Summary of Historia de la psiquiatria full pelicula

This is an AI generated summary. There may be inaccuracies.
Summarize another video · Purchase Premium

00:00:00 - 00:45:00

This video discusses the history of psychiatry and how it has evolved over time. It features an interview with Fernanda, a nurse who has worked in a hospital for many years. Fernanda tells the interviewer that she is free to go where she wants, and that she feels like she is "somebody" because she has problems but is "well." She cannot live alone because of her problems, but she is free.

  • 00:00:00 The video discusses the history of psychiatry, which is fraught with difficulty and often results in torture and death. However, over the course of centuries, treatment for mental illness has evolved and today there is hope for cure with medication. The video features Fernanda, a woman living in a peculiar Belgian village who is an example of an atypical person. Despite her mental illness, Fernanda enjoys life and is very fortunate in comparison to many people in her situation in the past. Throughout history, people with mental illness have been feared and treated the same as animals. However, in the 21st century, there is hope for change as more people are beginning to understand mental illness as a disease of the brain rather than something supernatural.
  • 00:05:00 This video tells the history of psychiatry, from the 1500s to the 1700s, when thousands of mental patients were burned at the stake for being witches. In the 16th century, it became more systematic to bleed mental patients in order to cure them. At the same time, people believed that the body's vital fluids harbored diseases. Bloodletting was a popular treatment among doctors, who themselves or with the help of bloodletting needles used by bloodthirsty relatives. When they couldn't find veins or saw that veins weren't going to be effective, they used artificial veins. 2,500 years ago, ventosas (surgical instruments for draining fluid from the body) were still being used in Finnish health resorts. There were other strange methods of purging as well: an Irishman invented the circular chair torture known as the "Spanish chair." Mental patients were tied down and spun around in this device, which was popular in Europe by the early 1800s. People believed that most diseases were caused by blood, so by spinning the person, centrifugal force would push the impure blood from the brain to the arms and fingers. But the most extreme expression of this art was the "calming chair" designed to torment patients mentally and emotionally in one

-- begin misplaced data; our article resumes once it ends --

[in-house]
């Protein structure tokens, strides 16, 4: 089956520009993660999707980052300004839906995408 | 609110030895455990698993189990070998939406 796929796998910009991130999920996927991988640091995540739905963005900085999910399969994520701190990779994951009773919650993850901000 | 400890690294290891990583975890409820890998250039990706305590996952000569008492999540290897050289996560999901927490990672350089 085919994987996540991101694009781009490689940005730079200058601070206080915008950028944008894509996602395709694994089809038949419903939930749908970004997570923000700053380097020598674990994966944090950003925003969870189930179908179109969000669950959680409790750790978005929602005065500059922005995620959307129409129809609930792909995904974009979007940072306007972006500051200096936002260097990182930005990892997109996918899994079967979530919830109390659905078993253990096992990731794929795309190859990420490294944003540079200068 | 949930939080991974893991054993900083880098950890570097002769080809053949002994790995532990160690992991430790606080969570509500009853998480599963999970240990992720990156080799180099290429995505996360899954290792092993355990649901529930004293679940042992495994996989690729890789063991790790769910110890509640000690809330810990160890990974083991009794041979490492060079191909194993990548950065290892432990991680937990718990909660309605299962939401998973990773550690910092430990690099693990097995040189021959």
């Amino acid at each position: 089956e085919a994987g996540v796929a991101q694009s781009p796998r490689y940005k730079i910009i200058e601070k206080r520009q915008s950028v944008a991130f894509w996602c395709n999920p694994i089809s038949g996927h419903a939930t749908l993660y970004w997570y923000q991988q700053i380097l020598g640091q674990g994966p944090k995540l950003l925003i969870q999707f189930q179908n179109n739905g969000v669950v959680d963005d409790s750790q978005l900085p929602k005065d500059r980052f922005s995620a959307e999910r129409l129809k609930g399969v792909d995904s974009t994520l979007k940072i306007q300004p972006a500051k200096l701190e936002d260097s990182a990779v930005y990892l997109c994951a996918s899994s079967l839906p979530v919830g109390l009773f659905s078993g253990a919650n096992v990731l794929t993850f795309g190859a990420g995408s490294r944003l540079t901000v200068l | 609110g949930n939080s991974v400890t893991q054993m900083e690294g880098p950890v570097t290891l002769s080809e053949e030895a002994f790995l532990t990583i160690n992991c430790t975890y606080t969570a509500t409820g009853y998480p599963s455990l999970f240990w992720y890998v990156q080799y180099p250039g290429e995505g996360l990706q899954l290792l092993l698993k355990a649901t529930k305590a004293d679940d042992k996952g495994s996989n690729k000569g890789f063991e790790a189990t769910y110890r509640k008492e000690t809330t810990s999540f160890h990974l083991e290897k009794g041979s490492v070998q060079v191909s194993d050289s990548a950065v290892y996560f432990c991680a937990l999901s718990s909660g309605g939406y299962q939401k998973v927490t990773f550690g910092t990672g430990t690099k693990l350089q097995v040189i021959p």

• 00:10:00 This video tells the history of psychiatry, from ancient patients to the present day. In the 1700s, belief in Satan's possession virtually disappeared in most countries, instead torturing the insane was relegated to asylums and kept away from society. In the 1800s, French physician Philippe Pinel realized that treating the mentally ill humanely was a much better approach than cruelty, and this led to major changes in psychiatry. In the 1800s, American hospitals for the mentally ill became much more humane, and the term "manicomio" virtually disappeared. However, in the early 21st century, psychiatric hospitals are once again becoming popular, this time in Europe and North America. One of the pioneers of this movement was a woman, and psychiatric hospitals began to change their approach to treating patients in the 1800s.
  • 00:15:00 In the early 19th century, when psychiatry emerged, people believed that mental illnesses had strong biological components in the brain. In fact, they were not wrong, but at that time science was not developed enough to study the neuroscience of mental illness, and actually they were not wrong, but by that time science was not developed enough to study the neuroscience of mental illness. Consequently, the role of the brain in mental illness was not scientifically established. Then, in the 1920s, people began to think again about the influence of mysterious cosmic forces on human behavior. One of these forces was called "animal magnetism" and its discoverer was French scientist Messmer. Messmer believed that it was possible to control the mental state of patients by channeling this energy through them. This was accomplished through the use of "mesmerism," a method of trance therapy developed in honor of Messmer's discovery. The theories of Messmer about animal magnetism never caught on, but psychiatrists adapted the therapy of hypnosis and called it "hipnosis" in order to give it greater credibility. Doctors like Dr. Samuel A. Smith began to explore the deepest thoughts of patients through hypnosis, but one of Smith's disciples, Freud, truly revolutionized psychiatry when he discovered that